The widening fight against public-sector unions
by Jeff Jacoby
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First of two columns
AS RESISTANCE to public-sector unionism has intensified, many of the noisiest confrontations have been on the coasts.
In New Jersey, freshman Governor Chris Christie has been locked a battle royale with his state's powerful teachers unions. In California, Oakland's new mayor began her first full day in office by demanding that unionized police officers, who pay nothing toward their pensions, be required to contribute 9 percent of their salaries. In New York, federal prosecutors have opened a criminal investigation into whether Sanitation Department workers purposely paralyzed the city with a work slowdown during last month's blizzard. In Massachusetts, Governor Deval Patrick infuriated public-safety unions by replacing costly police details with civilian flaggers at many construction and repair sites.
Now the Midwest is poised to become a major theater in the war against insatiable government unions.
Within days of taking office in 2005, two Republican governors -- Mitch Daniels in Indiana and Matt Blunt in Missouri -- issued executive orders rolling back collective-bargaining rights for state workers. Because public-sector unions in those states had been granted the right to bargain collectively through executive orders in the first place, Daniels and Blunt had only to rescind their predecessors' actions.
In most states, however, public-employee unions are authorized by statute to negotiate wages, pensions, and health care. Any effort to weaken or repeal those laws is guaranteed to face bitter resistance from the unions and their allies in the legislature.
Two newly-elected Republican governors say they're ready for that fight.
Even before he was sworn in last week, Wisconsin Governor Scott Walker had fired a shot across the bow of his state's public-sector unions. Speaking to the Milwaukee Press Club, he said he would consider using "every legal means" to weaken those unions -- from decertifying their exclusive right to bargain on behalf of state employees to modifying state law.
"You are not going to hear me degrade state and local employees in the public sector," Walker said. "But we can no longer live in a society where the public employees are the haves and the taxpayers who foot the bills are the have-nots." More than 50 years ago, Wisconsin was the first state to enact a public-sector collective-bargaining law, and killing it outright might be too tall an order even for a governor whose party controls both houses of the legislature. But Walker and like-minded lawmakers may well succeed in excluding from collective bargaining the most highly-abused benefit categories, such as pensions and health insurance.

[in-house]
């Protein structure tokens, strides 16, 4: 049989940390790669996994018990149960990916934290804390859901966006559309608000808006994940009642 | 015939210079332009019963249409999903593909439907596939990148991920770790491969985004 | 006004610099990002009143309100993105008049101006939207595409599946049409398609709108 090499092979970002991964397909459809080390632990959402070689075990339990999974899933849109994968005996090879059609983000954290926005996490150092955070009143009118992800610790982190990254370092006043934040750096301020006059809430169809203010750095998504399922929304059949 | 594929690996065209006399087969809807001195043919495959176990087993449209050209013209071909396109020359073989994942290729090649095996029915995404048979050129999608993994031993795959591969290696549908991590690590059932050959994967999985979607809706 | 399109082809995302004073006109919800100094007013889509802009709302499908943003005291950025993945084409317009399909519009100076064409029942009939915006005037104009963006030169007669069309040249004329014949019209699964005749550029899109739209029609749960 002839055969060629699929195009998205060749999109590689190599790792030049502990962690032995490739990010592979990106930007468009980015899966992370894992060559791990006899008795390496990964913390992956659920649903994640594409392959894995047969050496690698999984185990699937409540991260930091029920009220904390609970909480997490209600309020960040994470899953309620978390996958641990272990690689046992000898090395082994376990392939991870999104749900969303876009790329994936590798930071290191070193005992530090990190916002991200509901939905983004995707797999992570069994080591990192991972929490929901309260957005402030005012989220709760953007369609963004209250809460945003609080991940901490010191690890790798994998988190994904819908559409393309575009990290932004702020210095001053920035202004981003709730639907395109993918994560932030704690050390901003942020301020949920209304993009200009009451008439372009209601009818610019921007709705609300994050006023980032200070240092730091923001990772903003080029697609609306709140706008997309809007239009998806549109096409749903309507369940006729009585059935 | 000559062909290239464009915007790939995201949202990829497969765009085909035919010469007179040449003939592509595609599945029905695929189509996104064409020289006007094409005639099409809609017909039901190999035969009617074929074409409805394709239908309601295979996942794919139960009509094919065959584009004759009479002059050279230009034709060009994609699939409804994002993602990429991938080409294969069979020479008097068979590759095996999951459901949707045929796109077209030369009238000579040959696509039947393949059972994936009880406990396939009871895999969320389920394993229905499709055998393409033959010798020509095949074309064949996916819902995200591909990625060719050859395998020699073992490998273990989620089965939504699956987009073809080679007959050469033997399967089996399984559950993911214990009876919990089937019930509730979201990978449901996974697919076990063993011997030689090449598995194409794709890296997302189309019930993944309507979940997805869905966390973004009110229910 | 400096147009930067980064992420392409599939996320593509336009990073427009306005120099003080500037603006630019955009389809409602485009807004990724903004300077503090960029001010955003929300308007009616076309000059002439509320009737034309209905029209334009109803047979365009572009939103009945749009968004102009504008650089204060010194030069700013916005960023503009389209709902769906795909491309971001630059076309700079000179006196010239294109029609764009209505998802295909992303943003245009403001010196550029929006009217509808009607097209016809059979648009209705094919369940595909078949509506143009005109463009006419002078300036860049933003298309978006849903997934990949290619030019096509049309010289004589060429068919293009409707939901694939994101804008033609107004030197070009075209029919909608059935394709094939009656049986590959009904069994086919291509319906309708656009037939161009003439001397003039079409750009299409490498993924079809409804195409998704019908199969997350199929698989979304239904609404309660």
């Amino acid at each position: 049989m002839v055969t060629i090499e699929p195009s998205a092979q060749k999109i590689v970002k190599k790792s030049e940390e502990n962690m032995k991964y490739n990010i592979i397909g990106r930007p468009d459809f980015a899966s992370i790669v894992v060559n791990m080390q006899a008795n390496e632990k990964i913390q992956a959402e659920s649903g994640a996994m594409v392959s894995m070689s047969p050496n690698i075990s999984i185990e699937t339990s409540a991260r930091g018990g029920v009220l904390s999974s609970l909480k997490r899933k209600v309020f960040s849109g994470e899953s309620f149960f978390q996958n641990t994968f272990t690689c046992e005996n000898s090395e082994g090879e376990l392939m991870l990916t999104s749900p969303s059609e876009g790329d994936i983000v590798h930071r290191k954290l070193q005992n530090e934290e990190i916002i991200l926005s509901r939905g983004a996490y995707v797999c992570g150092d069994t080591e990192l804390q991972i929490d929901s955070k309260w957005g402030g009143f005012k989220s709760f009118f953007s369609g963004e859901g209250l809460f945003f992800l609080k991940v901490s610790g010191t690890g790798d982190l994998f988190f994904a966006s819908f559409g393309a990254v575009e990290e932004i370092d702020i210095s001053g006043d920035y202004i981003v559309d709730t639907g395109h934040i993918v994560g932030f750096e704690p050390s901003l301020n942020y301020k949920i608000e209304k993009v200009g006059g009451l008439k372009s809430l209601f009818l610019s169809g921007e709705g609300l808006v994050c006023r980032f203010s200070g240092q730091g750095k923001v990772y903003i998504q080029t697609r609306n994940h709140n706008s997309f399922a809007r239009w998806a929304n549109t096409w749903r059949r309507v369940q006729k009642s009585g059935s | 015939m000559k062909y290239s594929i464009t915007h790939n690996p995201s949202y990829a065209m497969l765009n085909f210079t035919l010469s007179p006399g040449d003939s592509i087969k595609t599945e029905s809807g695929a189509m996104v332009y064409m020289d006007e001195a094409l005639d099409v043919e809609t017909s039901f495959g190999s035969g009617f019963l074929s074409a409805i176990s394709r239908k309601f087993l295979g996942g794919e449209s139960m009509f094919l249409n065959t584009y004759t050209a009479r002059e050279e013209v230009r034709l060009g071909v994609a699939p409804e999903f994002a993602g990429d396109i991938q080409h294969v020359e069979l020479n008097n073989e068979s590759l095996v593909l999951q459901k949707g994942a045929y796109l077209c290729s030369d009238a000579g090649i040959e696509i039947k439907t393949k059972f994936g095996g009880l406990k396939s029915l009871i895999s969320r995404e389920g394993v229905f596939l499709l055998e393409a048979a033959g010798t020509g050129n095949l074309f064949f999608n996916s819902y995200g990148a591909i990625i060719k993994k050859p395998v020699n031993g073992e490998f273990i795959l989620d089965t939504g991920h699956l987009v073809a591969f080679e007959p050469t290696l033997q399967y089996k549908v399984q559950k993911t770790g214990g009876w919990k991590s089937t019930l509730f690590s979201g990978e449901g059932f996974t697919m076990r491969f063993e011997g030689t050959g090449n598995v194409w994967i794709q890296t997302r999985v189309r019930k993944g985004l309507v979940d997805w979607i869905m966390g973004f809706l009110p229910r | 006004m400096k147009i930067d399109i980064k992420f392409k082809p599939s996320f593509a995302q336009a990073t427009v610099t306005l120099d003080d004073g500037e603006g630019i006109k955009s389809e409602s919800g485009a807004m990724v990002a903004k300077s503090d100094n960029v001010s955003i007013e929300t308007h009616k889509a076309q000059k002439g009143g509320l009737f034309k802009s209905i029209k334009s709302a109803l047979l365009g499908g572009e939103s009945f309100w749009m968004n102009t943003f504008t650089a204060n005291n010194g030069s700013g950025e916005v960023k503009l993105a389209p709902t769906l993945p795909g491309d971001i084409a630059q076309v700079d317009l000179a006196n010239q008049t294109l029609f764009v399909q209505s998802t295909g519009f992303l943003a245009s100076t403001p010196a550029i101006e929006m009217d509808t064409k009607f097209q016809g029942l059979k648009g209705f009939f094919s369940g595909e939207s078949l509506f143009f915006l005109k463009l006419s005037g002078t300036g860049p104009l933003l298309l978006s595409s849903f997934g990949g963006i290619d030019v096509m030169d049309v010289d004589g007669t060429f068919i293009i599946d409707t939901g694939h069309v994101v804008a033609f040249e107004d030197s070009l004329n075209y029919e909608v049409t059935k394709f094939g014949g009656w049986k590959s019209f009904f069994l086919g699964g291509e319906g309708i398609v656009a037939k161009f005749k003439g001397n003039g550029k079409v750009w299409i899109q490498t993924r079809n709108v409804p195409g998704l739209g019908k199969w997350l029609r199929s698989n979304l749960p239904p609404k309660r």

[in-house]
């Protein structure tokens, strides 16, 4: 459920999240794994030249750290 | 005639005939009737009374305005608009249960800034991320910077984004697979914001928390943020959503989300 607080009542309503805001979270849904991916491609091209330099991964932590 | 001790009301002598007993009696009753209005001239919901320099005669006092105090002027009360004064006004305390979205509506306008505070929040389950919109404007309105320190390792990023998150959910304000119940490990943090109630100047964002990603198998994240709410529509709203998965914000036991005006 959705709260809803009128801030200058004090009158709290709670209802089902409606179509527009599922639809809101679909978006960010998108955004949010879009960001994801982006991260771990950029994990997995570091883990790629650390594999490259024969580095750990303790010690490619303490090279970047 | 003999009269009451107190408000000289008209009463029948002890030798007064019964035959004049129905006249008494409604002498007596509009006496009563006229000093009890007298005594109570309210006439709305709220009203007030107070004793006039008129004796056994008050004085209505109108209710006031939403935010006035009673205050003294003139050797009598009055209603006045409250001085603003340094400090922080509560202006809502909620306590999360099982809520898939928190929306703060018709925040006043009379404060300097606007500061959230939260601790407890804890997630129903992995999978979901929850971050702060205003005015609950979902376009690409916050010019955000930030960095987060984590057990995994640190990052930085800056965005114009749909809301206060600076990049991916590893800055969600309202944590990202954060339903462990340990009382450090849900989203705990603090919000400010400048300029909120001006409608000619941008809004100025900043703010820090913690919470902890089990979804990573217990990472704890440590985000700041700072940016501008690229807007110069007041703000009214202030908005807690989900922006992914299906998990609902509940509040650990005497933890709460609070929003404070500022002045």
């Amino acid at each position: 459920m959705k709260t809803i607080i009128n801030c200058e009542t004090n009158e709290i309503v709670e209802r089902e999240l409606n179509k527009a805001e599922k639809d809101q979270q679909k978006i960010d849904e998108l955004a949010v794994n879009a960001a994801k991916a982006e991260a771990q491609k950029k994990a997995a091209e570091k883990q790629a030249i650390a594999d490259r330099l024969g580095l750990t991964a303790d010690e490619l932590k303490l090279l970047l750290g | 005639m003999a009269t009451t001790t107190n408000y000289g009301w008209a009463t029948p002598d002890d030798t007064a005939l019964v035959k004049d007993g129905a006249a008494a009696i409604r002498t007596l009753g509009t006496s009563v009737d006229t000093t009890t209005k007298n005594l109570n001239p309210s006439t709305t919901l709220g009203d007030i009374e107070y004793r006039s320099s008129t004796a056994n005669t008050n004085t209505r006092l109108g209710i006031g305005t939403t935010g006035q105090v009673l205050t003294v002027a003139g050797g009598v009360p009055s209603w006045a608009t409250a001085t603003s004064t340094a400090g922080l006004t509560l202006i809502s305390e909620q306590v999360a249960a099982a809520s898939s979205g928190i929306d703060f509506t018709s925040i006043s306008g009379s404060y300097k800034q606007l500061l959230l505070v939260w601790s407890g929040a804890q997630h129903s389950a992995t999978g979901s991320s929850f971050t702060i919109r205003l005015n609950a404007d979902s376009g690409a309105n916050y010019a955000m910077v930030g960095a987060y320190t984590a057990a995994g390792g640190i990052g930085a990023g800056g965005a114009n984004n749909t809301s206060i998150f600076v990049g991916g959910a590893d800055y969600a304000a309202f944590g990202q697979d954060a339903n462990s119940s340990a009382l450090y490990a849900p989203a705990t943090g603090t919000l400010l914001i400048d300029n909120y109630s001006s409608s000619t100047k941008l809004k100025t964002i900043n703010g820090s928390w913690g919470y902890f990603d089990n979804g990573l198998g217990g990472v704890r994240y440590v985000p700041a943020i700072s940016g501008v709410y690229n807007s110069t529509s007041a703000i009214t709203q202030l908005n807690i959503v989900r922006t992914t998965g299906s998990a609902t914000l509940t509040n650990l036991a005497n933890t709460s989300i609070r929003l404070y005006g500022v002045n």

In Ohio, meanwhile, incoming Governor John Kasich has long made ending public-sector collective bargaining a priority. In 2009 he said he wanted to "break the back of organized labor in the schools," and last month he underscored his conviction that government workers who go on strike should be fired.
"I really don't favor the right to strike by any public employee," Kasich said. "They've got good jobs, they've got high pay, they get good benefits, a great retirement. What are they striking for?" He is just as hostile to binding arbitration, which many states require when strikes are illegal, and government managers and public-sector unions are at an impasse. "Binding arbitration," Kasich says bluntly, "is not acceptable." (The trouble with binding arbitration is the subject of Wednesday's column.)
It was Calvin Coolidge who, as governor of Massachusetts during a police strike in 1919, famously declared: "There is no right to strike against the public safety by anyone, anywhere, any time." Coolidge's assertion made him a rising star in national Republican circles, but opposition to public-sector unionism has an honorable Democratic pedigree as well. "The process of collective bargaining, as usually understood, cannot be transplanted into the public service," President Franklin D. Roosevelt wrote in 1937. He recognized that government can never be just another employer, and that empowering labor unions to negotiate wages and benefits with public officials would inevitably result in abuse.
Today, evidence of that abuse is everywhere. Private employees find themselves working longer and being taxed more heavily so that government employees can enjoy outlandish pay and perks. "Public-sector unions have become the exploiters," Minnesota's outgoing Governor Tim Pawlenty argued last month, "and working families once again need someone to stand up for them." In the heartland as on the coasts, that challenge is being taken up.
(Jeff Jacoby is a columnist for The Boston Globe.)
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